Thank you so much for the comments on the new four hens (?). I have joined a site called Backyard Chickens. It is chock full of great info, ideas, and forums where chicken owners can ask questions, share advice... So, I posted a couple of pictures of the new girls and asked what breeds people thought they were. A lot of the same names came up as some of you suggested (good job, bloggers!!). But alas, a guy let me know that my big one (black / brown mottled feathers) is undoubtedly a rooster. I really hope not. I've had roosters in the past.
The first rooster we had came as a package deal with a little banty hen. He was beautiful, but had "little man syndrome". His name was Rusty, a la The Friendly Giant, for all of my Canadian bloggers. He was a nasty piece of work. Hated me, hated my son's little red rubber boots, just a horrid little animal. He was rehomed down the road at a farm that had a whole bunch of chickens.
Then the next rooster we had also came as a package deal with a beautiful hen. She was black and white, as was he. He was a gentle giant. He never crowed for the longest time. Then one day we heard him crow and it was astounding. It was like an old fashioned crow, deep and throaty, like a country western singer might put forth, the kind you'd hear in the back ground of an old black and white movie set in the west where homesteaders were carving out a life... you get the idea. His name was Pepper and his "wife" was Salt. Unfortunately, Pepper slowly lost his sight and at the end, just stayed in the coop. He was still eating and drinking but I felt sad for him. Then one fateful, horrible night, a skunk got in the coop (we hadn't closed up it when we normally did because we were out for the evening) and killed Pepper. I didn't even know skunks would do that. It was traumatizing.
Our third rooster was actually three roosters. We bought a "package" of four pretty little buff brahma chickens (at the same big farmer's market where we got all the other rooster deals) and this fiasco ended up being three roosters and one hen. (The three tenors, the three amigos, whatever you wanted to call them) They were fun. You could crow at them and make them crow back at you. They were small, but not feisty. But seriously, nobody needs three roosters. (For the uninformed, you don't need a rooster at all. Chickens naturally lay eggs regardless. Having a rooster just means the eggs can be fertilized and possibly hatched out as chicks).
Anyway.... to get back to the story at hand, the four little birds still weren't interested in going out into their run and after all the work of clearing branches, pulling giant weeds, making the chicken bench, and raking tons of wood chips, I was determined to have them go out and see what they were missing. I managed to catch the biggest of the four and placed it just outside the coop on the little ramp that goes down from the chicken door. It took a few steps down and so that started the process. It called out several distress calls ("Hey!! I'm out here alone! Hey you guys!!) and then one by one the others came out. Within a few hours, they had dug a small chicken sized hole to act as a dust bath and had a roaring good time. I introduced them to the joys of watermelon rinds and they drank water from the outdoor water pan.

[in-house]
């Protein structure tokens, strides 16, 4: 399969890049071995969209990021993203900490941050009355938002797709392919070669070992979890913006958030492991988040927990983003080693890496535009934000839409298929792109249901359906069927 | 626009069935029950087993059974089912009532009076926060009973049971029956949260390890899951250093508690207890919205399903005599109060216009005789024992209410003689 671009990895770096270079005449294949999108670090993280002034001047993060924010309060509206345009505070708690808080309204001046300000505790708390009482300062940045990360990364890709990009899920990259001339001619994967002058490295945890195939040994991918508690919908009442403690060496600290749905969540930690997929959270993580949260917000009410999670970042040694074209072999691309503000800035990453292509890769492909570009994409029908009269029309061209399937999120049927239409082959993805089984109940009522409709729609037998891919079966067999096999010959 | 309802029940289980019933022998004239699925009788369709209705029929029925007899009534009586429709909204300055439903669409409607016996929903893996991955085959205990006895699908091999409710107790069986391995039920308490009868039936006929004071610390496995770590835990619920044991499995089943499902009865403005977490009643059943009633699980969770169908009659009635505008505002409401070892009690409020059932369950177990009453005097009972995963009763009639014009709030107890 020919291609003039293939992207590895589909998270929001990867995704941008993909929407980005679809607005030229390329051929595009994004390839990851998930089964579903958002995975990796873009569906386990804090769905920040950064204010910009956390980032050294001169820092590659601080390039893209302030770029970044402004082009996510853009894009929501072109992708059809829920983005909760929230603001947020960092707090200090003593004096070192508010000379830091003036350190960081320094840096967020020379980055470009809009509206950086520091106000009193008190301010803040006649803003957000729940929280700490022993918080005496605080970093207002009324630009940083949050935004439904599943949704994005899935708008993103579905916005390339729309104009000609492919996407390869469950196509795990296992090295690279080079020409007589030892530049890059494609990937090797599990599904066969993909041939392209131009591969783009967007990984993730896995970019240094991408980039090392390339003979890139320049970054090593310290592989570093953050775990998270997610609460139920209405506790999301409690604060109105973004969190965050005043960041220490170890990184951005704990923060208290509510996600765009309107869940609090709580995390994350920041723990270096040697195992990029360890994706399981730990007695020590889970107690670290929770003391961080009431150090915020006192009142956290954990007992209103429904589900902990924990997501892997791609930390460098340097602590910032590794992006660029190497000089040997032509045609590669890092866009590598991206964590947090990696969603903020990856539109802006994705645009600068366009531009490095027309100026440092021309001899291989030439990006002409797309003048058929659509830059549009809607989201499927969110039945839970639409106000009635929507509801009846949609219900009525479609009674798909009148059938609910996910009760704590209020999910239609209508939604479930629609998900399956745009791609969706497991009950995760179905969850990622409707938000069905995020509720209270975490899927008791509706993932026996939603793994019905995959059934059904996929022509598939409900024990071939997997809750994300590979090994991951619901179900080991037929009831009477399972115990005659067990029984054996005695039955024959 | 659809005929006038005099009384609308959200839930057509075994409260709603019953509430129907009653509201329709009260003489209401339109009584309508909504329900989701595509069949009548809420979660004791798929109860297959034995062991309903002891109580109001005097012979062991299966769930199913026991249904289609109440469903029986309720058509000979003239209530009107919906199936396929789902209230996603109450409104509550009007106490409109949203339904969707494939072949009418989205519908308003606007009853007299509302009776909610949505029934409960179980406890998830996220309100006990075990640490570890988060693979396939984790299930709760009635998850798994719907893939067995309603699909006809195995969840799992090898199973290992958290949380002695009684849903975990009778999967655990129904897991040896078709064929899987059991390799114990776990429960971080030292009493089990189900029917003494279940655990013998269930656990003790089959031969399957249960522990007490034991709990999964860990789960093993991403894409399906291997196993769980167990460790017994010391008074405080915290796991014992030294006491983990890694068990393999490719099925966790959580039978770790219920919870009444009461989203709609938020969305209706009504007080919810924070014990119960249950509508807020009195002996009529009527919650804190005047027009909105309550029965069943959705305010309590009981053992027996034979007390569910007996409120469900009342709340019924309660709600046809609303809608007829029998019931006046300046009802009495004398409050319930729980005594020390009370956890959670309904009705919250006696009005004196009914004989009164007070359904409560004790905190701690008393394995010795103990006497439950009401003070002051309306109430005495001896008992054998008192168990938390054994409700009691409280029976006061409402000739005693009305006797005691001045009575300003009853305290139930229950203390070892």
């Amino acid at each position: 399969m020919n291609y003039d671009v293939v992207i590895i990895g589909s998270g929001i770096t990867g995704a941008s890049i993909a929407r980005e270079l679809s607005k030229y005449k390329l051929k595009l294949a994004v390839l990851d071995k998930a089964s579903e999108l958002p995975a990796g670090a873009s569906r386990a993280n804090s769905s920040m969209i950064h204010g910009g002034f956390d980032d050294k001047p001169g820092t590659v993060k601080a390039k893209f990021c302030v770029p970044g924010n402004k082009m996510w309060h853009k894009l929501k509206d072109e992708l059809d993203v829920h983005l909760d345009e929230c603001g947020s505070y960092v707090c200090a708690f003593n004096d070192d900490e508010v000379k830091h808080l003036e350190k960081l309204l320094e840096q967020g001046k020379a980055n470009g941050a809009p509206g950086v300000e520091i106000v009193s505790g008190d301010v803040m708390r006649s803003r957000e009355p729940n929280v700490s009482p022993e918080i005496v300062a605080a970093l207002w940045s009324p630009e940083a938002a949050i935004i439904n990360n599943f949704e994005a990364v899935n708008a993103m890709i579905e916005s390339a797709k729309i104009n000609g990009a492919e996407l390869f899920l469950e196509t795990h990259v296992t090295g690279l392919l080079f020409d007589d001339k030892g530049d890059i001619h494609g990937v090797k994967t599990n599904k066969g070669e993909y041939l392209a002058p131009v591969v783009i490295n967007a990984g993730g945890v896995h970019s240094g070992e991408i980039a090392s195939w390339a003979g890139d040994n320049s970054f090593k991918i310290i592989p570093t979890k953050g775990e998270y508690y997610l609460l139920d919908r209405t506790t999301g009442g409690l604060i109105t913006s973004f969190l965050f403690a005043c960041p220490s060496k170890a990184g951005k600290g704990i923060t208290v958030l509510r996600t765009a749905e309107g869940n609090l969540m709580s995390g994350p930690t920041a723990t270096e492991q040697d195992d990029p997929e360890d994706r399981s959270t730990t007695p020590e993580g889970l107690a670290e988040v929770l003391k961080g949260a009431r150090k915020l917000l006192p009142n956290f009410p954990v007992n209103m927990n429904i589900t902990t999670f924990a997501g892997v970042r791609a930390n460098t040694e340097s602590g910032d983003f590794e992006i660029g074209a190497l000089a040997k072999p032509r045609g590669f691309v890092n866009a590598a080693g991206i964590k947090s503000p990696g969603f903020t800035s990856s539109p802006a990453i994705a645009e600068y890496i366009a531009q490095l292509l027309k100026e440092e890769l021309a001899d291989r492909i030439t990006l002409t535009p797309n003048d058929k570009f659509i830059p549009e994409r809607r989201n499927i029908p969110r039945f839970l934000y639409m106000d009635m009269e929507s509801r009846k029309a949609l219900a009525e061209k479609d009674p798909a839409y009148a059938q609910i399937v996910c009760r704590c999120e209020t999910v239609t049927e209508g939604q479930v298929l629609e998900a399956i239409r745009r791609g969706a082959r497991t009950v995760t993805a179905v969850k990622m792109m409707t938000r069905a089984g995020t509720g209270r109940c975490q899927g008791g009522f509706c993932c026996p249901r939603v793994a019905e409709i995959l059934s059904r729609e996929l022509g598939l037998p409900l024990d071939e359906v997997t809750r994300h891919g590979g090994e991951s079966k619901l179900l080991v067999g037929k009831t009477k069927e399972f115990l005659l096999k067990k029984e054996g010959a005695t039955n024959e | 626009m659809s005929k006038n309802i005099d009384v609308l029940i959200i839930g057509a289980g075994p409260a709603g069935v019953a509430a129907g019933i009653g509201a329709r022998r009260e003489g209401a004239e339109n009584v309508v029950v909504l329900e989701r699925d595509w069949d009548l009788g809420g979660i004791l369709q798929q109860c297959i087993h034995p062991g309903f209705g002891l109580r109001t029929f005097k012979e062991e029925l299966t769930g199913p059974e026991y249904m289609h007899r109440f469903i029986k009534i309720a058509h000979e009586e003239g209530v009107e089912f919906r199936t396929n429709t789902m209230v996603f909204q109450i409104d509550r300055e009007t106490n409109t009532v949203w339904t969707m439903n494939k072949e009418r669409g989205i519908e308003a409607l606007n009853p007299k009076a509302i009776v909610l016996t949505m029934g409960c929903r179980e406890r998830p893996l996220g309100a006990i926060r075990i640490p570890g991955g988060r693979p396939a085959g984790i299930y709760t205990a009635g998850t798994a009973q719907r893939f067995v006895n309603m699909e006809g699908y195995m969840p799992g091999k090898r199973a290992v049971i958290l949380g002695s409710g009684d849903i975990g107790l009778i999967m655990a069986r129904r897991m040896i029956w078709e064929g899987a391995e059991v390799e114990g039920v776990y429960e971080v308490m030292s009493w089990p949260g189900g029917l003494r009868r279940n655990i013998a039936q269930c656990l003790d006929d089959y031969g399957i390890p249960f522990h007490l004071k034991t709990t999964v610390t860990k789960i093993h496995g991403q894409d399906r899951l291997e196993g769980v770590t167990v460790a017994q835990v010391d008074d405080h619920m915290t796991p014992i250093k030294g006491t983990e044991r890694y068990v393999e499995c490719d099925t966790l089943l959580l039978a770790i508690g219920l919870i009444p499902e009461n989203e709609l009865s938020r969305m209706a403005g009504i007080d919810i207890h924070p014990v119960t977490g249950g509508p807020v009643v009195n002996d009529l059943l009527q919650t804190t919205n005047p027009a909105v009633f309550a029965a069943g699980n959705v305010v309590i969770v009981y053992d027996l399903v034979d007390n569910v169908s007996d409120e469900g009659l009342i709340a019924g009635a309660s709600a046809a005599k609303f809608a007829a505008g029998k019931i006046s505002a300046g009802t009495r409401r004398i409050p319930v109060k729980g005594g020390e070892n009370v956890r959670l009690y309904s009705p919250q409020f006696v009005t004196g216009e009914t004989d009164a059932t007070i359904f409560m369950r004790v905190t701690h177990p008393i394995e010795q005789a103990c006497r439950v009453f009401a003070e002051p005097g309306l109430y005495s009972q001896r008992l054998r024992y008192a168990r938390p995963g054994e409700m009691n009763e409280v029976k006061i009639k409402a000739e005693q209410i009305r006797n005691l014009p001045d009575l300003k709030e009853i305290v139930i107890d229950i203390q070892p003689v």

Happy happy, cheep, cheep, cheep (they don't cluck yet, they're too young).
But... here's the thing. I really wanted laying hens. With these little ones I will have to wait probably another three months before any eggs are laid. I've already had a five year hiatus from hens. Husband already spent a lot of time making this coop into something great again (This Old Coop, The Coop Mahal...) and I felt things weren't exactly what I envisioned.
Before the weekend, I had been in email contact with a fellow in a town about 45 minutes from here who was selling all six of his young laying hens. He was relocating and didn't want to take them with him. I had offered to buy them, but he was going away for the weekend and I didn't have an appropriate vehicle in which to load up chicken cages, so I had to pass on the purchase. Another person was coming for them before I could make the arrangements.
Today I fired off an email to this fellow and asked out of curiosity if he had ended up selling his hens and he had not. Well, I had the vehicle, so off we went after getting directions. Nowadays, people are allowed to keep backyard hens in towns and this is what he had done. He had a lovely set up for them with a spacious coop and an covered run. He was taking very good care of them. They are red sex link, a kind I am very familiar with, and they are only six months old. They came home with us, and six of their eggs from that morning!
Welcome the six new girls:
Aren't they lovely? Healthy, happy, clucky, fluffy bummed hens. They set to work in the chicken run scratching around, eating some watermelon, and establishing a pecking order. Naturally, they are bigger then the younger hens and will be a bit bossy, but nobody got seriously hurt. Just feelings.
I absolutely cannot wait until I go out tomorrow morning and hopefully find some eggs. I took three of their own eggs and put them in the nesting boxes to get them to make the connection. I'm about to go outside and see if everyone has gone into the coop for the evening. Then I will shut the little door. I hope the little ones are "allowed" to come in by the big ones, otherwise I'll be out there trying to catch them and put them in. (Not a big fan of that. Chickens are notoriously hard to catch).
I am now the proud owner of ten birds. Not out of control, yet.